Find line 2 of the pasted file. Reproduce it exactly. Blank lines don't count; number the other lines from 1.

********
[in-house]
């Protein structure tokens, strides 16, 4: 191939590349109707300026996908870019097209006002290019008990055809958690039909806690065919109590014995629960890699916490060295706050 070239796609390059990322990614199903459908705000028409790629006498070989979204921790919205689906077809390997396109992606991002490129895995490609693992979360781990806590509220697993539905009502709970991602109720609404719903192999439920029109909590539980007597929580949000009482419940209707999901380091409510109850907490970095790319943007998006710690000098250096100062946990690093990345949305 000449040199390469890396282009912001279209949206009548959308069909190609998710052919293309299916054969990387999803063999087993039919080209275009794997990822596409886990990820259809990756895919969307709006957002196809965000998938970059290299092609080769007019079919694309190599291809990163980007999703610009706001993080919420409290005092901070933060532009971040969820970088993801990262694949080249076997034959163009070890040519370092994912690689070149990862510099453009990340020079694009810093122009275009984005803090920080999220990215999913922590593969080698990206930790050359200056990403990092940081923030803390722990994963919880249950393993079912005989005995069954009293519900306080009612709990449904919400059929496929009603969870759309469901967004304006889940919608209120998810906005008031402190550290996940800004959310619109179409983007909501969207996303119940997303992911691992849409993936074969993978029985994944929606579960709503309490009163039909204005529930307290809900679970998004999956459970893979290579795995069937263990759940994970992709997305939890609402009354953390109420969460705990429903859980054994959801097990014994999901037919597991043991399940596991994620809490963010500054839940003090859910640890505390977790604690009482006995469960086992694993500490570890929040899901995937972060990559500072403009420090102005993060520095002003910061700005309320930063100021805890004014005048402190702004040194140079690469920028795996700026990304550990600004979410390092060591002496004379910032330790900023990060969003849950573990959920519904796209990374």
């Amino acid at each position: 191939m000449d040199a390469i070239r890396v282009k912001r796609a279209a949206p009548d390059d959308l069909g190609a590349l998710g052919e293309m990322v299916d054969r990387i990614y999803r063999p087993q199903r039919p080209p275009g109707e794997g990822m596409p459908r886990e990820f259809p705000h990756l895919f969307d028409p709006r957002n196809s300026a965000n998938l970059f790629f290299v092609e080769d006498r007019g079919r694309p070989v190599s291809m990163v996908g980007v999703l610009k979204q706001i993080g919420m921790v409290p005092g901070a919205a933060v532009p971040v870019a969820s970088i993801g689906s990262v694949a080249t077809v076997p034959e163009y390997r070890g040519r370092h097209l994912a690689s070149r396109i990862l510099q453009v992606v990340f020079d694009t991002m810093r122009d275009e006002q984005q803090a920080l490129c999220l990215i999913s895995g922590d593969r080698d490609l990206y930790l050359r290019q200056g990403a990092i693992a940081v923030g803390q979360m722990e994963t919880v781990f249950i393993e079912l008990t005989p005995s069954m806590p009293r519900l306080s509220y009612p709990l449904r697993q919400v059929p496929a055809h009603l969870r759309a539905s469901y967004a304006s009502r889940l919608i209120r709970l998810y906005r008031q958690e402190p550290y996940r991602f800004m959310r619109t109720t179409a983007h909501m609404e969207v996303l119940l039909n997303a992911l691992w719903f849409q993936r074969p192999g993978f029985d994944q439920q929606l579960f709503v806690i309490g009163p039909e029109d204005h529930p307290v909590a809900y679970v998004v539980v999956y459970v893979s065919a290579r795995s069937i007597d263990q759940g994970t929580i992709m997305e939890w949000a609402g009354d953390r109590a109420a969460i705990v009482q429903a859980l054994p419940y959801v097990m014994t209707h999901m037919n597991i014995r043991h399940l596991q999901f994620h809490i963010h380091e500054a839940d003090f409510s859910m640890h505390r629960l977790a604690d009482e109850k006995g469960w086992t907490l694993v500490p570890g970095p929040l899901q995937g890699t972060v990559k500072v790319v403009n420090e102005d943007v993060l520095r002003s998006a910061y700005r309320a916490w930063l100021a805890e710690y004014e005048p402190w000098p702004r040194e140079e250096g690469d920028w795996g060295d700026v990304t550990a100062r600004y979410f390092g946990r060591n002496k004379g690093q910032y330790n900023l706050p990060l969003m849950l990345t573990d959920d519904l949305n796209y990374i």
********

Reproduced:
């Protein structure tokens, strides 16, 4: 191939590349109707300026996908870019097209006002290019008990055809958690039909806690065919109590014995629960890699916490060295706050 070239796609390059990322990614199903459908705000028409790629006498070989979204921790919205689906077809390997396109992606991002490129895995490609693992979360781990806590509220697993539905009502709970991602109720609404719903192999439920029109909590539980007597929580949000009482419940209707999901380091409510109850907490970095790319943007998006710690000098250096100062946990690093990345949305 000449040199390469890396282009912001279209949206009548959308069909190609998710052919293309299916054969990387999803063999087993039919080209275009794997990822596409886990990820259809990756895919969307709006957002196809965000998938970059290299092609080769007019079919694309190599291809990163980007999703610009706001993080919420409290005092901070933060532009971040969820970088993801990262694949080249076997034959163009070890040519370092994912690689070149990862510099453009990340020079694009810093122009275009984005803090920080999220990215999913922590593969080698990206930790050359200056990403990092940081923030803390722990994963919880249950393993079912005989005995069954009293519900306080009612709990449904919400059929496929009603969870759309469901967004304006889940919608209120998810906005008031402190550290996940800004959310619109179409983007909501969207996303119940997303992911691992849409993936074969993978029985994944929606579960709503309490009163039909204005529930307290809900679970998004999956459970893979290579795995069937263990759940994970992709997305939890609402009354953390109420969460705990429903859980054994959801097990014994999901037919597991043991399940596991994620809490963010500054839940003090859910640890505390977790604690009482006995469960086992694993500490570890929040899901995937972060990559500072403009420090102005993060520095002003910061700005309320930063100021805890004014005048402190702004040194140079690469920028795996700026990304550990600004979410390092060591002496004379910032330790900023990060969003849950573990959920519904796209990374």